Thu, Jun 13, 2019 - Page 14 News List

Movie review: My Happy Birth Day

This poignant documentary on childbirth provides a raw and up-close look at a process people usually keep private, but at times it feels like two films, one focusing on the emotional aspect and the other criticizing current birthing conditions

By Han Cheung  /  Staff reporter

Anais demands that her doctors provide as natural a birth as possible My Happy Birth Day.

Photo Courtesy of atmovies.com

If you’ve never witnessed a live birth, you’ll get to see three different types in My Happy Birth Day (祝我好好孕) — head first, butt first and a water birth.

Unlike what’s shown in the movies, childbirth isn’t pretty. But there’s a reason people still go through it, although at a decreasing rate. Directors Mimi Chen (陳育青) and Angel Su (蘇鈺婷) made the right decision to show the entire process as is, to open up discussion in a society where people are still squeamish about the not-so-glamorous aspects of human sexuality and the female body.

It’s telling that My Happy Birth Day was initially rated as PG-12, the official reason being “scenes of childbirth … may have adverse effects on the behavior and mental health of children.”

The directors objected and managed to have the rating lowered to Protected. Despite the uncensored nudity and full frontal shot of the baby coming out, there’s nothing explicit or sexual about the scenes; if a child can watch a giraffe giving birth on Animal Planet, there’s no reason they can’t watch this movie. In fact, one of the mothers’ two young daughters were present throughout the entire experience, and there shouldn’t be anything taboo about that.

But the documentary is more than just a professionally-produced home video. It is an ambitious project to combine the raw, emotional moments surrounding childbirth (and child loss) with a critical look at Taiwan’s often overly-intrusive medical system, promoting the idea that women have the right to choose how they want to have their baby.

Both subjects insist on having a natural birth, preferring to avoid C-sections and other procedures that hospitals often “strongly recommend” patients to undergo. It also provides an seldom-seen look at the work of midwives and doulas, or non-medical birth companions.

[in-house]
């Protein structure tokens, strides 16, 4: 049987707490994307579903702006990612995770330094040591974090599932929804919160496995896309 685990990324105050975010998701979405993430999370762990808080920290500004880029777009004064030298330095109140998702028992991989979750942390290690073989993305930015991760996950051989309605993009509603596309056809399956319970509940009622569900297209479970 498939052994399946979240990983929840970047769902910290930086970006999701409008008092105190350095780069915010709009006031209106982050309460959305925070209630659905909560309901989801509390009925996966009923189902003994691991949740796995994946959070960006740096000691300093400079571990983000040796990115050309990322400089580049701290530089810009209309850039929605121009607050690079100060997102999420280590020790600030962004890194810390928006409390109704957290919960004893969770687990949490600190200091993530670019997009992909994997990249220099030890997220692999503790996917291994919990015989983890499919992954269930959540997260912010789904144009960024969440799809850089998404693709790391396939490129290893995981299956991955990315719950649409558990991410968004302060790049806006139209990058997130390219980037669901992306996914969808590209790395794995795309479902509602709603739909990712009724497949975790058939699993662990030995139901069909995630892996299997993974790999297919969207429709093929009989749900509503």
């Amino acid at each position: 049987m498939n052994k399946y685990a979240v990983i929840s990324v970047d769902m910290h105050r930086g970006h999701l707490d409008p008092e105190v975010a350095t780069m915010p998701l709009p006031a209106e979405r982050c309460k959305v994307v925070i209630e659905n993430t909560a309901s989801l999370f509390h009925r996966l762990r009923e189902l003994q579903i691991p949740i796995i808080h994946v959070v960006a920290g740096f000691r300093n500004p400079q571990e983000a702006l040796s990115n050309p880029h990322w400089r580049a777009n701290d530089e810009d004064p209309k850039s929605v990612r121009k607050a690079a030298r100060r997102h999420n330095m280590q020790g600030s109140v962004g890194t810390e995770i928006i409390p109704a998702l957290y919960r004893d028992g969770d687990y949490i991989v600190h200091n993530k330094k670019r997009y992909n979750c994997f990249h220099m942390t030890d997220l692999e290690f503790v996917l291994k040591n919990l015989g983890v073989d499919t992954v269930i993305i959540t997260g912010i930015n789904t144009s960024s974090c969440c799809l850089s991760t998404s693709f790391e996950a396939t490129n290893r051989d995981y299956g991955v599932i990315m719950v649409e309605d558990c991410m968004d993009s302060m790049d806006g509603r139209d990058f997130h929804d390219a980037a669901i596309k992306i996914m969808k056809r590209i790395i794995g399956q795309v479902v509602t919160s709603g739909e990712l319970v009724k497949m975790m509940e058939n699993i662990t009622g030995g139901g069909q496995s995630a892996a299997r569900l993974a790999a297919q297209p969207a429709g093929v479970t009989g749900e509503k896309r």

Film Notes

My Happy Birth Day

祝我好好孕

DIRECTED BY:

J Mimi Chen (陳育青) and Angel Su (蘇鈺婷)

LANGUAGE:

Mandarin with Chinese and English subtitles

RUNNING TIME: 80 minutes

TAIWAN RELEASE: In Theaters


The work is the full-length follow up to Happy Birthday (祝我好孕), a 2016 short by first-time directors that shot up from honorable mention at the New Taipei City International Documentary Festival to snagging a silver at the Women Make Waves Film Festival and finally claiming gold for the short film category at Hong Kong’s Chinese Documentary Festival.

While this reviewer did not watch the short, it seems to have more of an unusual and concentrated narrative, depicting two sisters who both work as midwives and end up delivering each other’s babies. The directors drew from five years of shooting pregnant women to come up with a completely new story for the full-length installation, but the final product carries somewhat of a split personality.

The ingredients are plentiful within the two distinct storylines: Daisy’s (詩薇) is the more emotional one as she goes through two home births, much focus is on the heartwarming and heartbreaking interaction between her family, especially with a loving husband and two daughters who accompany her through the process and a tragedy that ensues. Anais (琬婷) is the critical activist who insists on a completely natural home birth but has to make compromises due to the baby being in the wrong position.

But it doesn’t fit perfectly, perhaps because there’s too much to take in at once, including scenes of a “birthing autonomy theater group” organized by the feminist group Awakening Foundation (婦女新知) that seems like it could be a story on its own. The two storylines, while touching on the common subject of women deciding their own terms of giving birth, are essentially dealing with different conflicts and carry very different emotional undertones.

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